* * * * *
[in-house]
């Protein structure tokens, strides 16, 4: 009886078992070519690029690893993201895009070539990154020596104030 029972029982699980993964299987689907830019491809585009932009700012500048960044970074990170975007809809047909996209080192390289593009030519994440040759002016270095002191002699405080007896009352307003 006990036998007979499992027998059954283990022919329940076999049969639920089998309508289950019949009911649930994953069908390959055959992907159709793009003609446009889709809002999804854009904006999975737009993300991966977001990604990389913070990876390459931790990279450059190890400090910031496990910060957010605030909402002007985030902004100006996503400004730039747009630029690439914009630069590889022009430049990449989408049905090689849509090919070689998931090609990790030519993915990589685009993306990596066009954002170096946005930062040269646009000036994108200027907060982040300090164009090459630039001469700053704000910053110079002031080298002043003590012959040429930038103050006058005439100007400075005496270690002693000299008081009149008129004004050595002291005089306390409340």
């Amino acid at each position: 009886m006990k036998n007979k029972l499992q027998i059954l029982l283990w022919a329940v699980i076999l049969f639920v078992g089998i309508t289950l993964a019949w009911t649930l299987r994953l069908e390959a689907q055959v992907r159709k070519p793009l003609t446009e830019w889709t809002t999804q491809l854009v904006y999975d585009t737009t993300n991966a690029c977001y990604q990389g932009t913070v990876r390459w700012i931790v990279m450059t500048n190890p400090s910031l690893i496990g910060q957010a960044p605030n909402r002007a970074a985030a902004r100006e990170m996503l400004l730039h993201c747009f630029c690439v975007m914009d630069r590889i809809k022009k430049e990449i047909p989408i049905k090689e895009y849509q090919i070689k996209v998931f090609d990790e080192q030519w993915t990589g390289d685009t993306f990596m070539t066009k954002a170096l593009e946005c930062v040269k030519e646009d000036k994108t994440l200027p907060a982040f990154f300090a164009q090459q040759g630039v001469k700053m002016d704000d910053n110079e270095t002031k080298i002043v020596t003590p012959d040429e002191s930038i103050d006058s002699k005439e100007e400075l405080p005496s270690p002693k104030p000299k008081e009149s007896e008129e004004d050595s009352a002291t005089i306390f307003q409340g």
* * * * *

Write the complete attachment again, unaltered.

[in-house]
């Protein structure tokens, strides 16, 4: 009886078992070519690029690893993201895009070539990154020596104030 029972029982699980993964299987689907830019491809585009932009700012500048960044970074990170975007809809047909996209080192390289593009030519994440040759002016270095002191002699405080007896009352307003 006990036998007979499992027998059954283990022919329940076999049969639920089998309508289950019949009911649930994953069908390959055959992907159709793009003609446009889709809002999804854009904006999975737009993300991966977001990604990389913070990876390459931790990279450059190890400090910031496990910060957010605030909402002007985030902004100006996503400004730039747009630029690439914009630069590889022009430049990449989408049905090689849509090919070689998931090609990790030519993915990589685009993306990596066009954002170096946005930062040269646009000036994108200027907060982040300090164009090459630039001469700053704000910053110079002031080298002043003590012959040429930038103050006058005439100007400075005496270690002693000299008081009149008129004004050595002291005089306390409340």
């Amino acid at each position: 009886m006990k036998n007979k029972l499992q027998i059954l029982l283990w022919a329940v699980i076999l049969f639920v078992g089998i309508t289950l993964a019949w009911t649930l299987r994953l069908e390959a689907q055959v992907r159709k070519p793009l003609t446009e830019w889709t809002t999804q491809l854009v904006y999975d585009t737009t993300n991966a690029c977001y990604q990389g932009t913070v990876r390459w700012i931790v990279m450059t500048n190890p400090s910031l690893i496990g910060q957010a960044p605030n909402r002007a970074a985030a902004r100006e990170m996503l400004l730039h993201c747009f630029c690439v975007m914009d630069r590889i809809k022009k430049e990449i047909p989408i049905k090689e895009y849509q090919i070689k996209v998931f090609d990790e080192q030519w993915t990589g390289d685009t993306f990596m070539t066009k954002a170096l593009e946005c930062v040269k030519e646009d000036k994108t994440l200027p907060a982040f990154f300090a164009q090459q040759g630039v001469k700053m002016d704000d910053n110079e270095t002031k080298i002043v020596t003590p012959d040429e002191s930038i103050d006058s002699k005439e100007e400075l405080p005496s270690p002693k104030p000299k008081e009149s007896e008129e004004d050595s009352a002291t005089i306390f307003q409340g």